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Looking out my Backdoor: I wanna be a tree

"In my next life, I want to be a tree."

"A tree? Why, Mom, would you want to be a tree?"

"Because they are more intelligent and kinder than humans."

"A sycamore, Mom. Be a sycamore. I don't even know what one looks like but that tree popped into my mind."

We each went to our computers and landed on the same site. Though we are 2,500 miles separated geographically, we are otherwise quite close.

"Holy guacamole, these trees are beautiful."

"Ooooh, I want to be a sycamore." I said, with appreciative awe.

Dee Dee said, "The sycamore symbolizes strength, protection, eternity and divinity."

"Oh," I said. "That's too beautiful." Pause for reflection.

"I'll probably be a Jack Pine, clinging to the side of a ravine, down by the Missouri in that area we call Blue Heaven. I'll be stunted, twisted and wind blasted, but I'll cling between the rocks."

"Don't be silly, Mom. If you are going to put in your order, put it in big."

We laughed.

"Where from come the glum?" she asked.

I didn't have an answer. I've always thought myself positive, upbeat, a glass running over kind of person. Could be, I'm not who I think I am. Could be, that is the story I like to tell myself.

Take this morning, for instance. May is our hottest month and we are setting heat records in this part of the country known for being not too hot, not too cold, but, just right, Goldilocks.

As I said, it was morning. Never mind that the thermometer hit 103 by 4:00. Mornings are mild, pretty perfect up until noonish. Then the climb. By 6:00 the temp begins descending the scale. Nights are generally tolerable to pleasant to light blanket.

Me? At 10:00 in the morning, I was moaning about the heat. The heat would not be intolerable for hours, at least four hours. Was I enjoying how lovely, how pleasantly perfect the morning happened to be? No, I was moaning the yet-to-come.

Who is this person who took over my body? I want to know.

This thing I did know-I needed to enter my private sensory deprivation tank for a reset. This magical isolation chamber is whatever and wherever I want it to be.

The next morning my world had transformed. Okay, my world was the exact same as the day before, so maybe the change was more personal, myself with freshly laundered eyeballs.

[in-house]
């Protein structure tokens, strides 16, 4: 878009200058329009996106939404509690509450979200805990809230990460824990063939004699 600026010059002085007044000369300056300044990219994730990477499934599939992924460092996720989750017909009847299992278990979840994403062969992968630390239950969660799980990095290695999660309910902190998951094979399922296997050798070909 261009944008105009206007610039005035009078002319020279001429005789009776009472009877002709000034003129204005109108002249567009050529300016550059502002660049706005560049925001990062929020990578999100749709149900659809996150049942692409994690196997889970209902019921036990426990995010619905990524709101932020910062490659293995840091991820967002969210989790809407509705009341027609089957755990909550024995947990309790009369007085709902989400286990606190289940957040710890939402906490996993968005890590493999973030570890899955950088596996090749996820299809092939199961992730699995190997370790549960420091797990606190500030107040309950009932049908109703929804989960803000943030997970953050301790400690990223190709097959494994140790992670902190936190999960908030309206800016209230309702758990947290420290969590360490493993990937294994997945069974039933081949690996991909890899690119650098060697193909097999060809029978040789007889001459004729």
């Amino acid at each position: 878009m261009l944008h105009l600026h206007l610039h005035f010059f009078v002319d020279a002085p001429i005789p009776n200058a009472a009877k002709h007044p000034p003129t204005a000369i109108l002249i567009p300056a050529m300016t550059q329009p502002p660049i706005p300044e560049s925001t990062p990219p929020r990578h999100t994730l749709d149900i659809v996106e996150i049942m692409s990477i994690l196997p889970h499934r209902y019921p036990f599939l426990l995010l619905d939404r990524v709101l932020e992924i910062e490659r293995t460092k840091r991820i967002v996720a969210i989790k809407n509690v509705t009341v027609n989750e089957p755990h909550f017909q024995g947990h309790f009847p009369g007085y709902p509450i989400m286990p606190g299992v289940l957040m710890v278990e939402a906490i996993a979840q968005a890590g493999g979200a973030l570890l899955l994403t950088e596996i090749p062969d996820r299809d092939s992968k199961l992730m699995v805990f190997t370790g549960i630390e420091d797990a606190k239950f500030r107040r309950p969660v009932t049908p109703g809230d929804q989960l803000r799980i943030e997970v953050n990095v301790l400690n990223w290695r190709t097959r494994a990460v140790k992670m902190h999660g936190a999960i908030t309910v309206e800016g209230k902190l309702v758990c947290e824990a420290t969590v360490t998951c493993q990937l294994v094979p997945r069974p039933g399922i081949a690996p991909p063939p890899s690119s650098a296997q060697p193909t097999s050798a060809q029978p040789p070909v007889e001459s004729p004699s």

The same birds sang more gloriously. The same sun coated the morning in gold-dust. The same air refreshed my spirit. The same trees provided an encompassing umbrella. The same temperature/weather was pleasantly perfect, just as it always is this time of year, at least until noon. The same loving dog alongside, my wag-tailed companion.

Maybe, just maybe, I'd best keep my focus on being as kind as I am able to be in this human life I have today. I have to live this one to the finish before I need to be concerned about what's next.

Still, I want to be a tree in my next life. I'd love to be a sycamore, surrounded with the companionship of stately elms and gorgeous horse-chestnuts.

If I end up clinging to the side of a rocky ravine over-looking the Missouri, so be it.

Knowing myself, it won't matter. Whether I'm in the east or in the west, I'll still have days when I grumble that it is too hot, too cold, too wet, too dry, too crowded, too lonely. I will still be learning how to push my reset button.

Meanwhile the thermometer is climbing to 102 again. But I have a book, my feet propped on a stool, and a cold agua fressca at hand. Doesn't get much better than that.


Sondra Ashton grew up in Harlem but spent most of her adult life out of state. She returned to see the Hi-Line with a perspective of delight. After several years back in Harlem, Ashton is seeking new experiences in Etzatlan, Mexico. Once a Montanan, always. Read Ashton's essays and other work at Email [email protected].


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